5. It is said that John D. Rockefeller ‘brought the Martini to Wall Street’ thus establishing the ‘3 martini lunch’

Today’s Food History

  • 1912 The United States government adopted an 8-hour work day. (I’m still waiting!)
  • 1931 The first commercial doors operated by a photoelectric cell were installed on the swinging doors between the kitchen and dining room of Wilcox’s Pier Restaurant in West Haven, Connecticut.
  • 1941 General Mills introduced ‘Cherioats.’ The name was changed to ‘Cherrios’ in 1945.
  • 1978 Garfield, the lasagna eating cat was born. He was brought into this world by cartoonist Jim Davis.
  • 1987 Ben & Jerry Ice Cream introduced a new Ice Cream flavor, Cherry Garcia.
  • 1993 English author William Golding died. His first novel was ‘Lord of the Flies’ (1954).

National Martini Day

Posted on June 19, 2013

National Martini Day

Five Food Finds about Martinis

  • The Martini, gin and vermouth, is probably the most popular and widely consumed cocktail. Its origin is in dispute, but it dates back to about 1862.
  • The Martini’s popularity has waxed and waned, and its recipe has changed considerably over the years.
  • Going from an original mixture that contained more Vermouth than Gin garnished with a lemon twist, to 2 to 1 gin and vermouth, to a 15 to 1 mixture, and finally straight chilled Gin.
  • There is also the Vodka Martini.
  • Standard Martini garnish is an olive, garnish it with a pearl onion and it is called a Gibson.

Today’s Food History

on this day in…

1912 The United States government adopted an 8-hour work day. (I’m still waiting!)

1931 The first commercial doors operated by a photoelectric cell were installed on the swinging doors between the kitchen and dining room of Wilcox’s Pier Restaurant in West Haven, Connecticut.

1941 General Mills introduced ‘Cherioats.’ The name was changed to ‘Cherrios’ in 1945.

1978 Garfield, the lasagna eating cat was born. He was brought into this world by cartoonist Jim Davis.

1987 Ben & Jerry Ice Cream introduced a new Ice Cream flavor, Cherry Garcia.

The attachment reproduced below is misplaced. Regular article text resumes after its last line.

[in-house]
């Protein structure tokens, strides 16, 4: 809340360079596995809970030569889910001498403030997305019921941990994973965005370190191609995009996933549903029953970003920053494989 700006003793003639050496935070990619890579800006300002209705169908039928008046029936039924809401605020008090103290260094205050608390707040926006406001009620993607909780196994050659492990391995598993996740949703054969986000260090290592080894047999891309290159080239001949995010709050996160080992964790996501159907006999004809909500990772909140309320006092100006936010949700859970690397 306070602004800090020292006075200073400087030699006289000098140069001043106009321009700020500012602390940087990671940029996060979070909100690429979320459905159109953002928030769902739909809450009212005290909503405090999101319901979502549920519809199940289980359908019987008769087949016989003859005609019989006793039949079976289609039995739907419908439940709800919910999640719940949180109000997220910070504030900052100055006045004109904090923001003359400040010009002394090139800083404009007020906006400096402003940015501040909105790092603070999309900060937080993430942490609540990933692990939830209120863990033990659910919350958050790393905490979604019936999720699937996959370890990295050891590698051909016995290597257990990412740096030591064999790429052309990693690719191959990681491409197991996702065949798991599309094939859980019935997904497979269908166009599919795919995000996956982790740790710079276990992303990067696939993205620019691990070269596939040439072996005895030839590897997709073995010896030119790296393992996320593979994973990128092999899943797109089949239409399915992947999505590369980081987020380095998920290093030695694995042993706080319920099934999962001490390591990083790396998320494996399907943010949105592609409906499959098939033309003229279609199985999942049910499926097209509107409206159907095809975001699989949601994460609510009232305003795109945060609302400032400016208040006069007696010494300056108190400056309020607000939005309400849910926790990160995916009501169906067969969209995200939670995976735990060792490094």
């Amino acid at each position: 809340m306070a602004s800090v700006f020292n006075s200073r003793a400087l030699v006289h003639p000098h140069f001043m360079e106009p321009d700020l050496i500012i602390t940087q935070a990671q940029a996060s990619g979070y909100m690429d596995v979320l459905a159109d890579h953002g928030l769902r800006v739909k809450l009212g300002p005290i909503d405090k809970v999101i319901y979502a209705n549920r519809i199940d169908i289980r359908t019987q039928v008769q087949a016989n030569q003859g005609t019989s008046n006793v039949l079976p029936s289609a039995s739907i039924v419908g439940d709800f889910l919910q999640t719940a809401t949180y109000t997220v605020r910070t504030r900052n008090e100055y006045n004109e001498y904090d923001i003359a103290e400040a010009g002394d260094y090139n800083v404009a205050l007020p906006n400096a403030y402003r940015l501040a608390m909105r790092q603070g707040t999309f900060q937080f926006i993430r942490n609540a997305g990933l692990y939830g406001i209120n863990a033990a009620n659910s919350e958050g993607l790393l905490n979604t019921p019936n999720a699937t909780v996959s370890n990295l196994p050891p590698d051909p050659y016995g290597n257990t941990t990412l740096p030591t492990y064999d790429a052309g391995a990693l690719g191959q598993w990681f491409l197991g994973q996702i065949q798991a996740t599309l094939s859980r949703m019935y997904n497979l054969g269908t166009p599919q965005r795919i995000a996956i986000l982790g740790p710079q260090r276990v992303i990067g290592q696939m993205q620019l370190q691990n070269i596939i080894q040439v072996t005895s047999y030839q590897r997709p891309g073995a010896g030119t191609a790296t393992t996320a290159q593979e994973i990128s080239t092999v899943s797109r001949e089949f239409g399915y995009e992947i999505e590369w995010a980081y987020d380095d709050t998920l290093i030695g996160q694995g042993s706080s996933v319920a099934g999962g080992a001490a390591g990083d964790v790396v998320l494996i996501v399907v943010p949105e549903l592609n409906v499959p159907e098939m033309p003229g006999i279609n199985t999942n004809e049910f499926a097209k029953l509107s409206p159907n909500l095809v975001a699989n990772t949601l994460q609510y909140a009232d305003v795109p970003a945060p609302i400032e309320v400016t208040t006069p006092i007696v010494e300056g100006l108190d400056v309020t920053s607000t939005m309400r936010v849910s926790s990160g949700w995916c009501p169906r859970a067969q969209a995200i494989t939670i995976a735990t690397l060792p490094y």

1993 English author William Golding died. His first novel was ‘Lord of the Flies’ (1954).

June 19 – National Martini Day

Posted on June 19, 2012

National Martini Day

Five Food Finds about Martinis

  • The Martini, gin and vermouth, is probably the most popular and widely consumed cocktail. Its origin is in dispute, but it dates back to about 1862.
  • The Martini’s popularity has waxed and waned, and its recipe has changed considerably over the years.
  • Going from an original mixture that contained more Vermouth than Gin garnished with a lemon twist, to 2 to 1 gin and vermouth, to a 15 to 1 mixture, and finally straight chilled Gin.
  • There is also the Vodka Martini.
  • Standard Martini garnish is an olive, garnish it with a pearl onion and it is called a Gibson.

Today’s Food History

on this day in…

1912 The United States government adopted an 8-hour work day. (I’m still waiting!)

1931 The first commercial doors operated by a photoelectric cell were installed on the swinging doors between the kitchen and dining room of Wilcox’s Pier Restaurant in West Haven, Connecticut.

1941 General Mills introduced ‘Cherioats.’ The name was changed to ‘Cherrios’ in 1945.

1978 Garfield, the lasagna eating cat was born. He was brought into this world by cartoonist Jim Davis.

1987 Ben & Jerry Ice Cream introduced a new Ice Cream flavor, Cherry Garcia.

1993 English author William Golding died. His first novel was ‘Lord of the Flies’ (1954).

November 9th is National Greek Yogurt Day / #NationalGreekYogurtDay

Posted on November 9, 2018

High-res version

Here are your five food facts about greek yogurt:

It’s actually Turkish.

giphy6